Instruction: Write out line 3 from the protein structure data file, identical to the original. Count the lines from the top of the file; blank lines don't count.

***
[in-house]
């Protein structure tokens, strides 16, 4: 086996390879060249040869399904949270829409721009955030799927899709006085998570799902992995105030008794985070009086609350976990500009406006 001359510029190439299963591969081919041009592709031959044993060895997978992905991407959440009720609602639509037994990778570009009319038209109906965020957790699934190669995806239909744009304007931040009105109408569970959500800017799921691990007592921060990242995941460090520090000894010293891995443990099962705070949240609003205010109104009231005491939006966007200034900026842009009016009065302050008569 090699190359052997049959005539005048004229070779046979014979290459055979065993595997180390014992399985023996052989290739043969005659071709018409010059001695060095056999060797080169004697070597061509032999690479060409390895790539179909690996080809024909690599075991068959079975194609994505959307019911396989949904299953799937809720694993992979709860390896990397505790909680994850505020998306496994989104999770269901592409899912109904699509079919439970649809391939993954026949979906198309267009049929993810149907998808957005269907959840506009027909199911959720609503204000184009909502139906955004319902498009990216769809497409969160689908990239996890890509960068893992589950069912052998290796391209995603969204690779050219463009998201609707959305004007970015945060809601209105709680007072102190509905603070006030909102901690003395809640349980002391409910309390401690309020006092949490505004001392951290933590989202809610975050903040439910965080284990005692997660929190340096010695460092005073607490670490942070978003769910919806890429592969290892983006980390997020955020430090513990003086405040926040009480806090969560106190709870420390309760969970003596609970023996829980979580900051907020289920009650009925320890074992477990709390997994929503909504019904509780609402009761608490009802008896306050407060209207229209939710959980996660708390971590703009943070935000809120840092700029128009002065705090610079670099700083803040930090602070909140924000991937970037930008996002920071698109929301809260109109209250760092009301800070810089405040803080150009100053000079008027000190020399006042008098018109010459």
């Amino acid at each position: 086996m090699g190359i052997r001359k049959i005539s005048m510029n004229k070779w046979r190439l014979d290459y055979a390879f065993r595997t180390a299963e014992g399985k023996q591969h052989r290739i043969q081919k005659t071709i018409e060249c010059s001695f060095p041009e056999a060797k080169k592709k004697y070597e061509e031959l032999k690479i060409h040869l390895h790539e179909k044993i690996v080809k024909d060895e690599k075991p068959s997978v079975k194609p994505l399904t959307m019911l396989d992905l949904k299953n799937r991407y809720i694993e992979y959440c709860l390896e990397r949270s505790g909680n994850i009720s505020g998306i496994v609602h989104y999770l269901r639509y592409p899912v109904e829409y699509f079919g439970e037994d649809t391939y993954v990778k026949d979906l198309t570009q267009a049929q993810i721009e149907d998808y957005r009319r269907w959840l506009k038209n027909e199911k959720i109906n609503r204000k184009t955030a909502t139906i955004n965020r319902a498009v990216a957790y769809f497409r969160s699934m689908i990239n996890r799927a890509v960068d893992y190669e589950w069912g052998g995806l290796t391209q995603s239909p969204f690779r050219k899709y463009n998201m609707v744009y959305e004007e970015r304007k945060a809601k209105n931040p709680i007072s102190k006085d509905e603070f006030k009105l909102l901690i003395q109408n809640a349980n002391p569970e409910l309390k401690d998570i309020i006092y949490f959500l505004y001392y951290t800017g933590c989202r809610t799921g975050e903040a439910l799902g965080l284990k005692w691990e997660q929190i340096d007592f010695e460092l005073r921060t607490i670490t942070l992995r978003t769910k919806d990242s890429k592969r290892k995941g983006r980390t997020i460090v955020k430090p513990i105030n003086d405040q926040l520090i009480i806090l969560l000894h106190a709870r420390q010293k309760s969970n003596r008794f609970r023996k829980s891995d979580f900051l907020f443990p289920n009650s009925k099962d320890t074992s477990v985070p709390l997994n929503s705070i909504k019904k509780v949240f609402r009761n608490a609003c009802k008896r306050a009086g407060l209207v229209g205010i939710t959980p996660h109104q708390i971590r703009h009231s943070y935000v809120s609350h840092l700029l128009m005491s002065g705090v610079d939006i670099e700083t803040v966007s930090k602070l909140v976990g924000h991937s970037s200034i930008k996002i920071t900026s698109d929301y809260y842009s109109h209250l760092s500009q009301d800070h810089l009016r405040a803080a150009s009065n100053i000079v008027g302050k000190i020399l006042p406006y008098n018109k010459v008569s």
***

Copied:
């Amino acid at each position: 086996m090699g190359i052997r001359k049959i005539s005048m510029n004229k070779w046979r190439l014979d290459y055979a390879f065993r595997t180390a299963e014992g399985k023996q591969h052989r290739i043969q081919k005659t071709i018409e060249c010059s001695f060095p041009e056999a060797k080169k592709k004697y070597e061509e031959l032999k690479i060409h040869l390895h790539e179909k044993i690996v080809k024909d060895e690599k075991p068959s997978v079975k194609p994505l399904t959307m019911l396989d992905l949904k299953n799937r991407y809720i694993e992979y959440c709860l390896e990397r949270s505790g909680n994850i009720s505020g998306i496994v609602h989104y999770l269901r639509y592409p899912v109904e829409y699509f079919g439970e037994d649809t391939y993954v990778k026949d979906l198309t570009q267009a049929q993810i721009e149907d998808y957005r009319r269907w959840l506009k038209n027909e199911k959720i109906n609503r204000k184009t955030a909502t139906i955004n965020r319902a498009v990216a957790y769809f497409r969160s699934m689908i990239n996890r799927a890509v960068d893992y190669e589950w069912g052998g995806l290796t391209q995603s239909p969204f690779r050219k899709y463009n998201m609707v744009y959305e004007e970015r304007k945060a809601k209105n931040p709680i007072s102190k006085d509905e603070f006030k009105l909102l901690i003395q109408n809640a349980n002391p569970e409910l309390k401690d998570i309020i006092y949490f959500l505004y001392y951290t800017g933590c989202r809610t799921g975050e903040a439910l799902g965080l284990k005692w691990e997660q929190i340096d007592f010695e460092l005073r921060t607490i670490t942070l992995r978003t769910k919806d990242s890429k592969r290892k995941g983006r980390t997020i460090v955020k430090p513990i105030n003086d405040q926040l520090i009480i806090l969560l000894h106190a709870r420390q010293k309760s969970n003596r008794f609970r023996k829980s891995d979580f900051l907020f443990p289920n009650s009925k099962d320890t074992s477990v985070p709390l997994n929503s705070i909504k019904k509780v949240f609402r009761n608490a609003c009802k008896r306050a009086g407060l209207v229209g205010i939710t959980p996660h109104q708390i971590r703009h009231s943070y935000v809120s609350h840092l700029l128009m005491s002065g705090v610079d939006i670099e700083t803040v966007s930090k602070l909140v976990g924000h991937s970037s200034i930008k996002i920071t900026s698109d929301y809260y842009s109109h209250l760092s500009q009301d800070h810089l009016r405040a803080a150009s009065n100053i000079v008027g302050k000190i020399l006042p406006y008098n018109k010459v008569s």